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[432] Franklin, ‘the money paid for the postage of letters
chap. XXIII.} 1766. Feb.
is merely a remuneration for a service done.’

‘But if the legislature should think fit to ascertain its right to lay taxes, by any act laying a small tax, contrary to their opinion, would they submit to pay the tax?’ ‘An internal tax, how small soever, laid by the legislature here, on the people there, will never be submitted to. They will oppose it to the last.’ ‘The people,’ he answered again to the same question under many forms, ‘the people will pay no internal tax by parliament.’

‘Is there any kind of difference,’ continued Grenville's ministry, ‘between external and internal taxes to the colony on which they may be laid?’ ‘The people,’ argued Franklin, ‘may refuse commodities, of which the duty makes a part of the price; but an internal tax is forced from them without their consent. The Stamp Act says, we shall have no commerce, make no exchange of property with each other, neither purchase, nor grant, nor recover debts; nor marry, nor make our wills, unless we pay such and such sums; and thus it is intended to extort our money from us, or ruin us by the consequences of refusing to pay it.’ ‘But suppose the external duty to be laid on the necessaries of life?’ continued Grenville's ministry. And Franklin amazed them by his true answer: ‘I do not know a single article imported into the Northern colonies, but what they can either do without, or make themselves. The people will spin and work for themselves, in their own houses. In three years there may be wool and manufactures enough.’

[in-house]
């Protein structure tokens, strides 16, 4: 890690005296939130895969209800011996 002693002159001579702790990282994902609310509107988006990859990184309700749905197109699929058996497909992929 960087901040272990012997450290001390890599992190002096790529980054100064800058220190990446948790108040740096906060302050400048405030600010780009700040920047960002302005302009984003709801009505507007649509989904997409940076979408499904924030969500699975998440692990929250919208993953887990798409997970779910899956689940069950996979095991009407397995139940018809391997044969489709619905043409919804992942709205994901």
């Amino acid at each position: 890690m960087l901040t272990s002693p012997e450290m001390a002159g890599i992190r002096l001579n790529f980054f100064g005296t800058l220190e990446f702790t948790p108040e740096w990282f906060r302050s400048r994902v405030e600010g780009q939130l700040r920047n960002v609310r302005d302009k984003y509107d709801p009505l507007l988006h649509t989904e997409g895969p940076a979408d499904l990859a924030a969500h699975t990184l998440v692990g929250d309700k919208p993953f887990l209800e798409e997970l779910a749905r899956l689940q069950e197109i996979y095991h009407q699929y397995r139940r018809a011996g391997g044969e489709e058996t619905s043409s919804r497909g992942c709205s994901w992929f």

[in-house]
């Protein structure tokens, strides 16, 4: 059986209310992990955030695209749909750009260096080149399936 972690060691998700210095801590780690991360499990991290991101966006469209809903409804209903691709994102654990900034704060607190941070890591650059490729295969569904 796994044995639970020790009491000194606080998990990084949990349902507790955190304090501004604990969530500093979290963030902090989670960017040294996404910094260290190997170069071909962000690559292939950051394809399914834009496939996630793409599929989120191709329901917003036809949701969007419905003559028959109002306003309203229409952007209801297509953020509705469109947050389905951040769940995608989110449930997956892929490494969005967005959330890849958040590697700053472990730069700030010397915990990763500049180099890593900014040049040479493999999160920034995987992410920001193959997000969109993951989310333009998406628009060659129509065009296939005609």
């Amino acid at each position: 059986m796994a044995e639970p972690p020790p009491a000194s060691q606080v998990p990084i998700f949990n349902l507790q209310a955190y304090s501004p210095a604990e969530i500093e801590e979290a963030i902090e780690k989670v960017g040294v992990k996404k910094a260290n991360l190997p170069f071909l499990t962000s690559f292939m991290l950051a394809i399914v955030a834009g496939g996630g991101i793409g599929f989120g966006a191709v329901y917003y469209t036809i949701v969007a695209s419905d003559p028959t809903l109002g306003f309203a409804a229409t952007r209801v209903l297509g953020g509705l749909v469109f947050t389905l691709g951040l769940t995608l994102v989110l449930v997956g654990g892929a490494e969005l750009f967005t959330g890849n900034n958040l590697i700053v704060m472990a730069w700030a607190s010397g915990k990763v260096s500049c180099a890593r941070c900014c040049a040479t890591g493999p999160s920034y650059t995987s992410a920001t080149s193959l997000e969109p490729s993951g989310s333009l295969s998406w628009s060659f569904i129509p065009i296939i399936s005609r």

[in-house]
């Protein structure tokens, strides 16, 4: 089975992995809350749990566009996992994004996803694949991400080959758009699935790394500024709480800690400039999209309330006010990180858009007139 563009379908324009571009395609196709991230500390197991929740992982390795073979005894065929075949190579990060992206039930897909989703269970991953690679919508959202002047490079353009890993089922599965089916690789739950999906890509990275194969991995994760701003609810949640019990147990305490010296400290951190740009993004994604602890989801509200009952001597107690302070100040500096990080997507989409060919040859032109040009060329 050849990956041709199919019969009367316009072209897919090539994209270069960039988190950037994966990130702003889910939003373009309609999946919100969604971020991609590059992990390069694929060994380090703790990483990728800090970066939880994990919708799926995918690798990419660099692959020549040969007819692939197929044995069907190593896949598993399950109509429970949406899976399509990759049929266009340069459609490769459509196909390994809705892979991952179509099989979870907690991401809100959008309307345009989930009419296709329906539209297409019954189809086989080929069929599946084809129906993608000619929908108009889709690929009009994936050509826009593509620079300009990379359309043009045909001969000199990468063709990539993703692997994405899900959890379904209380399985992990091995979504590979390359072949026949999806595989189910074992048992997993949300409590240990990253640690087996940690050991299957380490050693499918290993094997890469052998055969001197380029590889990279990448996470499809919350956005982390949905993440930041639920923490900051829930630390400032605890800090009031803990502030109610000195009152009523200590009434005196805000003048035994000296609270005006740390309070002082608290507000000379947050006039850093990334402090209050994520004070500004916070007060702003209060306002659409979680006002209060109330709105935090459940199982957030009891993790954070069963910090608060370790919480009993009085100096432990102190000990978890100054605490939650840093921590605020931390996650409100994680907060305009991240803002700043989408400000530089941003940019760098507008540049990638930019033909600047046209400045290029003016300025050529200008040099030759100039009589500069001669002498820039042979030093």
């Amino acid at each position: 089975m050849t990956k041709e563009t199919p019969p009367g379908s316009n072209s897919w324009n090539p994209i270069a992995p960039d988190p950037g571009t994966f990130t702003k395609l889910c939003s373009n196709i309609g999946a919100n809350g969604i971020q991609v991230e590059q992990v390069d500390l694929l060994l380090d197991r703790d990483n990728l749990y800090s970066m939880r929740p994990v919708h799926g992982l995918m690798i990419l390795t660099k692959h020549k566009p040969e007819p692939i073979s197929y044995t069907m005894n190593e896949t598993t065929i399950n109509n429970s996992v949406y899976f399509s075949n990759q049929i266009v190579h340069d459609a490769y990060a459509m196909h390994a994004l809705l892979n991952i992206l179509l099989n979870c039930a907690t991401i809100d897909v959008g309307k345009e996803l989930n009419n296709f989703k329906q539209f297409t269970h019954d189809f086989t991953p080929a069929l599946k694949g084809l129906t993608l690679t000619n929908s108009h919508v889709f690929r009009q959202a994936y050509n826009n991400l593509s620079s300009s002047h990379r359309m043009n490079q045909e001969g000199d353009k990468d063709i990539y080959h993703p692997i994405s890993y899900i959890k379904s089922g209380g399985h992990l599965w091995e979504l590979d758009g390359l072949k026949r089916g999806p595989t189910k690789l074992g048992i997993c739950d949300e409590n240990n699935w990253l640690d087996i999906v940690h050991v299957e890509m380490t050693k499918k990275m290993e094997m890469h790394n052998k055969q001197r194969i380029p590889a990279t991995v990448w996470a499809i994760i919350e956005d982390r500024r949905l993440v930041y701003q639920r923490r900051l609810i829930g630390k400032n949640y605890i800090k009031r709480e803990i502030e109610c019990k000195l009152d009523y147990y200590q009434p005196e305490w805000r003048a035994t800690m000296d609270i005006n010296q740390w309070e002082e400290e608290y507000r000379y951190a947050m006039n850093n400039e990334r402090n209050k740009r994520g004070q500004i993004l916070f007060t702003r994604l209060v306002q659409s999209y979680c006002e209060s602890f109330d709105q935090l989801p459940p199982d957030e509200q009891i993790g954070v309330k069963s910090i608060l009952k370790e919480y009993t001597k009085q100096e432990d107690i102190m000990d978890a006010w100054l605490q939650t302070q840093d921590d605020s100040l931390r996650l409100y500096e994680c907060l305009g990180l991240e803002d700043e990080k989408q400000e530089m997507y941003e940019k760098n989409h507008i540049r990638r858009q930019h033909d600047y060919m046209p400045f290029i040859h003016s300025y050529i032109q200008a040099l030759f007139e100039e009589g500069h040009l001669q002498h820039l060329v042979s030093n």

‘Does the distinction between internal and external taxes exist in the charter of Pennsylvania?’

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